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ACO REACH: Selecting the Right Track and Risk Profile is Not Easy

A year ago, we explored the first results of the Global & Professional Direct Contracting (GPDC) program¹ (renamed to ACO REACH for performance year 2023) and found four themes:

  •  Most participants could have earned greater savings by selecting a different risk arrangement (Professional or Global);
  • “New Entrant” REACH ACOs tended to earn larger savings than their “Standard” ACO counterparts;
  • “High Needs” ACOs achieved the greatest savings per beneficiary month; and
  • The risk and reward trade-offs with ACO REACH are significant.

You may recall that the initial start of the GPDC program was postponed due to uncertainty and resource constraints caused by the COVID-19 pandemic. For the same reasons, the initial contract period for the MSSP program was amended to include an optional fourth year of participation, allowing providers additional time to decide between an additional three-year MSSP contract, transitioning to GPDC/ACO REACH, or reverting to FFS. These unexpected events tempered the participation for the first year of the program and caused the number of ACOs participating in the second year to nearly double from 53 to 99. Given the change in landscape, we were interested to see if the same insights held true or if others were present in the data.


One of the most interesting findings from the 2021 data was that most of the REACH ACOs (58%) selected a risk track that either reduced their realized savings or expanded their realized losses. A number of factors could have contributed to this occurrence; novelty of the program, New Entrants lacking a baseline population to inform their risk arrangement selections, and the uncertainty that existed due to the pandemic’s impact to utilization patterns. The data from 2022 suggests that ACOs are gaining a better understanding of the program mechanics and the populations they service as they gain experience.

In 2022, we found that 66% of the new participants to the program and 70% of all participating ACOs selected the most beneficial risk arrangement for the performance in the period. Those that selected the less optimal risk arrangement in 2021 largely adjusted their performance or risk arrangement to earn an additional $141 million in 2022. As a whole, the participants that continued participation into 2022, regardless of risk arrangement selection, earned an additional $252 million than in the year prior. This group of ACOs continuing participation accounted for 65% of the total earnings and 37% of the total membership in 2022. Although, two of these REACH ACOs elected to remain in the professional risk arrangement in 2022 when the global track would have earned them an additional $7.7 million.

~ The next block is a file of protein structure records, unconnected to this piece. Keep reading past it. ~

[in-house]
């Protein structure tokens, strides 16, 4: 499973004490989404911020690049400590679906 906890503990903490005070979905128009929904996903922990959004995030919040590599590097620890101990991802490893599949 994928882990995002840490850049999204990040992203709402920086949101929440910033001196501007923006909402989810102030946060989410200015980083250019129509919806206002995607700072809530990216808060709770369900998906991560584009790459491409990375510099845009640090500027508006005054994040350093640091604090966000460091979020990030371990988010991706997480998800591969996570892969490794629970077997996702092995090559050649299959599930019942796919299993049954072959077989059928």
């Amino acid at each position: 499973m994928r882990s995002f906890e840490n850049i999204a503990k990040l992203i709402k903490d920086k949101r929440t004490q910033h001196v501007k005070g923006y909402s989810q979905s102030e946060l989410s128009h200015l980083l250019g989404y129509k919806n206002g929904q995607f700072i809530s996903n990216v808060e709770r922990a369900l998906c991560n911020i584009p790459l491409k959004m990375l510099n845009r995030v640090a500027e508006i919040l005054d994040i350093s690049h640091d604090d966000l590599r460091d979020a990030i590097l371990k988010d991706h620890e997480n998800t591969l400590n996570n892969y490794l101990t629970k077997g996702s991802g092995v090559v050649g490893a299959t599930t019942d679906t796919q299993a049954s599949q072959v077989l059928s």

Four ACOs exited the program after the first year of participation. Combined these ACOs suffered a net loss of $7.6 million, although not all four incurred losses. Three of the four ACOs were New Entrant ACOs. This is interesting given that our findings from the 2021 year indicated that New Entrants performed better than their Standard ACO counterparts. This remains to be true when looking at the group of ACOs in the aggregate. Some familiar names stand out as the high performing outliers lifting the New Entrant category as a whole. Historically these are organizations that have operated primarily in Medicare Advantage value-based arrangements with a high-touch clinical model. These ACOs accounted for nearly two-thirds of the total earnings in 2021 and earned even more in incentives in 2022.

These high-performing ACOs will gain experience and transition to the Standard ACO category overtime but should be tracked exclusively given the significant variation in their performance. If they are able to continuously outperform other ACOs, as indicated by these limited two years of performance data, then other ACOs should evaluate the differences in their own care models and those of the high performers. The high-performing ACOs tend to have care models that are similar to those that serve the High Needs populations, the other ACO type that continues to outperform.



Variation between ACOs exists across all categories and ACOs from each category have incurred both gains and losses, some substantial. The above analysis shows that most providers are no better than a flip of a coin at predicting their expected performance and selecting the optimal program and risk profile. The data and methods exist to do better. Provider groups considering the transition to value-based reimbursement should consider engaging an advisor to prospectively evaluate network participants and attributed populations to better estimate savings and loss potential.

If you are considering joining an MSSP ACO or a REACH ACO, CHS can help evaluate your risk profile and estimate potential performance. Our team of experts can support your team in configuring your arrangement to best mitigate risk and maximize reward while subsequently designing a roadmap to optimize your operational and care models. Please do not hesitate to reach out at or 213-259-0245.

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